Delaware County District Judge Barry Denney has ruled that the Picher Housing Authority has violated the Oklahoma Open Records Act.

According to the judge's ruling, housing authority director John Sparkman failed to respond to a request by Gold Fields Mining for records pertaining to his employment contracts with the housing authority and his “sideline” employment as a consultant with Speer Law Firm and Seiger Wiess Law Firm.

According to the ruling, Sparkman also violated the Open Records Act by providing an inadequate response to the plaintiff's final request.

The housing authority was ordered to produce all records responsive to Gold Field Mining within 20 days, as well as an affidavit by the records custodian that a reasonable search for the documents had been conducted.

The mining company is seeking records related to Sparkman's contractual employment by Speer Law Firm, which employed him as a consultant.

According to court records, Sparkman was hired to create a video as evidence in federal cases against mining companies for health problems incurred by numerous Picher families.

Attorneys for the families have filed lawsuits against the mining companies for contamination within the Tar Creek Superfund site.

Sparkman is also slated to testify in the federal case.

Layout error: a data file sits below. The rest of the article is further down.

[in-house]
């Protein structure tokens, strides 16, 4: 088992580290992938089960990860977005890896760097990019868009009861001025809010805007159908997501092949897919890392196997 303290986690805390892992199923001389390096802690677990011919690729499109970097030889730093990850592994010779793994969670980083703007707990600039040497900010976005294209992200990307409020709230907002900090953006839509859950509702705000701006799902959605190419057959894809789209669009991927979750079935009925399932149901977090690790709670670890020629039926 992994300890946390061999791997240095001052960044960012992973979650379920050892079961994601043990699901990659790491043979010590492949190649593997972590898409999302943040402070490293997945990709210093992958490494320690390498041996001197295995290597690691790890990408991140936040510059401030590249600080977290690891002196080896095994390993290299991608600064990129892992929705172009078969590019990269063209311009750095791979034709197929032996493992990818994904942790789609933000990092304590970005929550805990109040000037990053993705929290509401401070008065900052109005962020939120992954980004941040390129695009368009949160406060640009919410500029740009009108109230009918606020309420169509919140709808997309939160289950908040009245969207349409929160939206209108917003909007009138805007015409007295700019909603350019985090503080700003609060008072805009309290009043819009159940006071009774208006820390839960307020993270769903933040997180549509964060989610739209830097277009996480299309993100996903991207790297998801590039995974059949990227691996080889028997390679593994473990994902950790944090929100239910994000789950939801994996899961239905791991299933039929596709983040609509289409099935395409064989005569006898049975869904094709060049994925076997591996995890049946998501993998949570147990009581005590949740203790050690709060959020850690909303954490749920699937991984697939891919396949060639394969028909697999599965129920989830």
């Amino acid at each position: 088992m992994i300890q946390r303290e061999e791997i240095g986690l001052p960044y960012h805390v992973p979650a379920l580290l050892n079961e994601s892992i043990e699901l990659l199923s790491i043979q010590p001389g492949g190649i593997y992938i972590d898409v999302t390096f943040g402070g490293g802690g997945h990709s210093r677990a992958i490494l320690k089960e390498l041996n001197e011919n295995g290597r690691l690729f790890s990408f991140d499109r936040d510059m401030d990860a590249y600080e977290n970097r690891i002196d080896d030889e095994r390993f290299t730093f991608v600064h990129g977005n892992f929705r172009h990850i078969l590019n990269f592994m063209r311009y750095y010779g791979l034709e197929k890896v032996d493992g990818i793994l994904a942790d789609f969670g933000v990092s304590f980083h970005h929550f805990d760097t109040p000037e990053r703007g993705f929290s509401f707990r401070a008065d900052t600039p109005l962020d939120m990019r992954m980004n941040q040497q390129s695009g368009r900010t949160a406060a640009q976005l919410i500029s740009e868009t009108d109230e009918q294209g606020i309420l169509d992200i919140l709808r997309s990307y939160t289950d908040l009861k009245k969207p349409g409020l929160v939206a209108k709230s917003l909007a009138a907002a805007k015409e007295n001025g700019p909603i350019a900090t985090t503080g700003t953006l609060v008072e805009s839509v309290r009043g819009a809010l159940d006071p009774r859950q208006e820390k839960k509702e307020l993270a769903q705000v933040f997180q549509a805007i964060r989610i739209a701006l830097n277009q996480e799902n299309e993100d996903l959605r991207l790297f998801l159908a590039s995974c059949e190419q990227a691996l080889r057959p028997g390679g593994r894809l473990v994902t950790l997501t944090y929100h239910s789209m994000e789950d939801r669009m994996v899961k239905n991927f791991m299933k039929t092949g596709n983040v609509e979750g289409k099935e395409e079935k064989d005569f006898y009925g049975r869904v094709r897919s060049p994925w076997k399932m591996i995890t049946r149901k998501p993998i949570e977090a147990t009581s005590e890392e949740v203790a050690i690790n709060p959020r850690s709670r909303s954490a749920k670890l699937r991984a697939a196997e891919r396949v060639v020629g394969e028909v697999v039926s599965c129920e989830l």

Gold Field Mining requested the records in order to determine if Sparkman is allowed to “moonlight” while being under contract as the housing authority's director.

Sparkman's attorney contends that his contract with Speer Law Firm is personal and does not fall under the Open Records Act guidelines.

Gold Fields argued that if the contract with Speer Law Firm was presented to the housing authority board of directors, it became a matter of public record.

Denney stated in his ruling that “record” does not mean “non-governmental personal effects.”

“Mr. Sparkman's affidavit does not say that these documents are personal,” Denney said. “A summary judgement motion must be decided on the record which is actually presented, not on a record which is potentially possible.”

Denney said the court must assume that the defendant's attorneys know what evidence must be presented to get past a summary judgement motion on this issue.

“They have not done so,” Denney said.

In addition to ordering the release of the requested records, Denney also ordered the housing authority to pay attorney fees incurred by Gold Fields Mining from the date of the first record's request.